After the Naismith Memorial Basketball Hall of Fame Family Reunion and Awards Dinner on Thursday, NBA Commissioner Adam Silver announced there wouldn't be any changes to the Association's current draft-lottery system.
Gary Washburn of the Boston Globe reported the news and provided Silver's remarks about the draft lottery, which will remain in place as it stands for an indefinite period of time:
There's a recognition that the lottery is only one aspect of how to build a team. ... And given the inflow of the new television money next season and the large increase in the cap, ultimately the owners concluded that while we think we need to take a fresh look at the lottery system, let's wait and look at the system holistically once the new money comes in.
Because there's always unintended consequences and at least everyone understands the rules of the road right now. I think we need to be deliberate about any changes we make, so we'll turn back to it, but we're going to leave things as is for now.
Silver also acknowledged that changes could take place eventually, stating the draft-lottery issue will be readdressed in "a couple of years."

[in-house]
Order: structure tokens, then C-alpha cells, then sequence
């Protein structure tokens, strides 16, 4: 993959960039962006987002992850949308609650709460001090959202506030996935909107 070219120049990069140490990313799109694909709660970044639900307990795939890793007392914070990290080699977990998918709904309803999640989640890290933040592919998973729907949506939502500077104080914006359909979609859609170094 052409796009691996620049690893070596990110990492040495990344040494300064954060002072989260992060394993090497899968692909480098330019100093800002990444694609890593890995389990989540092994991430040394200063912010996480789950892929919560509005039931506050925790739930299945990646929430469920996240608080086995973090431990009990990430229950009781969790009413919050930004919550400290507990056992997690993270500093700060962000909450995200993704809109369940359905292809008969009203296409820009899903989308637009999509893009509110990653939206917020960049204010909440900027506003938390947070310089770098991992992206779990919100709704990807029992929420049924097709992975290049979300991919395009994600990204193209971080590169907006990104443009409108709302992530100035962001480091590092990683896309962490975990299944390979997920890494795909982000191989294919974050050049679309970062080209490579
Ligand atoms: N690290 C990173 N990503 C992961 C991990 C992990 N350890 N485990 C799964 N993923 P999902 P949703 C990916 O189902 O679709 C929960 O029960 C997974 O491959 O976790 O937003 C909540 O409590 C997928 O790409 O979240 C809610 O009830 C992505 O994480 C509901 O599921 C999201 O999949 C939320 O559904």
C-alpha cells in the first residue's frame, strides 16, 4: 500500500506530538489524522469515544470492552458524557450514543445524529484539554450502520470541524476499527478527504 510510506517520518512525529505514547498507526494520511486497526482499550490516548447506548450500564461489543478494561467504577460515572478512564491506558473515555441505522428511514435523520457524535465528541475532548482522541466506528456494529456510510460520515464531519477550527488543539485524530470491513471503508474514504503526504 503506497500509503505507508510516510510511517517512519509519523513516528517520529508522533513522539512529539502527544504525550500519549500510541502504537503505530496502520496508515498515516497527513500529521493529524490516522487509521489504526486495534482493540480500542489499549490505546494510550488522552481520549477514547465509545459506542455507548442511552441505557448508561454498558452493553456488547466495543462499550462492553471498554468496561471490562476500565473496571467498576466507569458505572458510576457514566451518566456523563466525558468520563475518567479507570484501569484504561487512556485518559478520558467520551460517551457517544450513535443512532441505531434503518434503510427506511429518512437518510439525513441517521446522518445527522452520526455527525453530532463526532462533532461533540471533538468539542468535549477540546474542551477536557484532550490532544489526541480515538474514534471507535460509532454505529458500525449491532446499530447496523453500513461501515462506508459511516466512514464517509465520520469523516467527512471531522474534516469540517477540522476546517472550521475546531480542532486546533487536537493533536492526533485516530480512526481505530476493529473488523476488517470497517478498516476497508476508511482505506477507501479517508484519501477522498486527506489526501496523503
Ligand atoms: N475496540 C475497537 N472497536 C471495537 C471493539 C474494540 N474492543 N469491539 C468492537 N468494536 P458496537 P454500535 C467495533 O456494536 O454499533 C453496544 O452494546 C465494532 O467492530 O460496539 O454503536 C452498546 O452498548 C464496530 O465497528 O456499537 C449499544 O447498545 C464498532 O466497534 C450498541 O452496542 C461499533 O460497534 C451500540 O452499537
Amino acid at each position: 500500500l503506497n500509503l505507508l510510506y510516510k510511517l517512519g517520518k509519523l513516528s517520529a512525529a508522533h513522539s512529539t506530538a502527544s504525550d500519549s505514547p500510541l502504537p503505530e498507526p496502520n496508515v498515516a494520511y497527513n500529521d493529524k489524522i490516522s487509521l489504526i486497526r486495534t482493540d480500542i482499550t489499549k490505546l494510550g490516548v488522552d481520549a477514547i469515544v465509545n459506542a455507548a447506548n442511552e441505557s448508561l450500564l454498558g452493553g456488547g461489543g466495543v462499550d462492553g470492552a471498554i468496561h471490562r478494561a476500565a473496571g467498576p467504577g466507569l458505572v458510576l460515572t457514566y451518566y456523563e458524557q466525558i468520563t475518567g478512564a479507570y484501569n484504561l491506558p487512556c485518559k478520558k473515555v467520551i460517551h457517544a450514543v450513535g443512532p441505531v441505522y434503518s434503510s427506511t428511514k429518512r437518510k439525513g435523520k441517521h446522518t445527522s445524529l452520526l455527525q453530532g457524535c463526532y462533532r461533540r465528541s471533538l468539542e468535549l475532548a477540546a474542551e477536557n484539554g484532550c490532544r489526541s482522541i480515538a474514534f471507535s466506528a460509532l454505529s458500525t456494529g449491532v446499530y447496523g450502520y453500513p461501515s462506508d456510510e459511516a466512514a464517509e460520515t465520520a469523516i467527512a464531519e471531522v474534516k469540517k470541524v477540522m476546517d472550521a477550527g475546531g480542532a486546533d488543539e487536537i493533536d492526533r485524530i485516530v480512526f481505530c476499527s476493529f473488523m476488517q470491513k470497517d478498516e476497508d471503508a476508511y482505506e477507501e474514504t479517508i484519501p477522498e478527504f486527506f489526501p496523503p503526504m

The Philadelphia 76ers have been accused of tanking in recent seasons to improve their odds of getting a higher draft pick. Odds to land the No. 1 overall pick improve the worse a team fares; the 14 teams with the worst record from the recent NBA season are entered into the draft lottery.
It's difficult for teams without a big market or an ideal location to land premier talent in free agency, which requires a heavy reliance on draft picks.
But a considerable increase in the salary cap is slated for the 2016-17 season. Silver hinted it could serve as an equalizing force for teams struggling to rebuild—and it certainly seems feasible.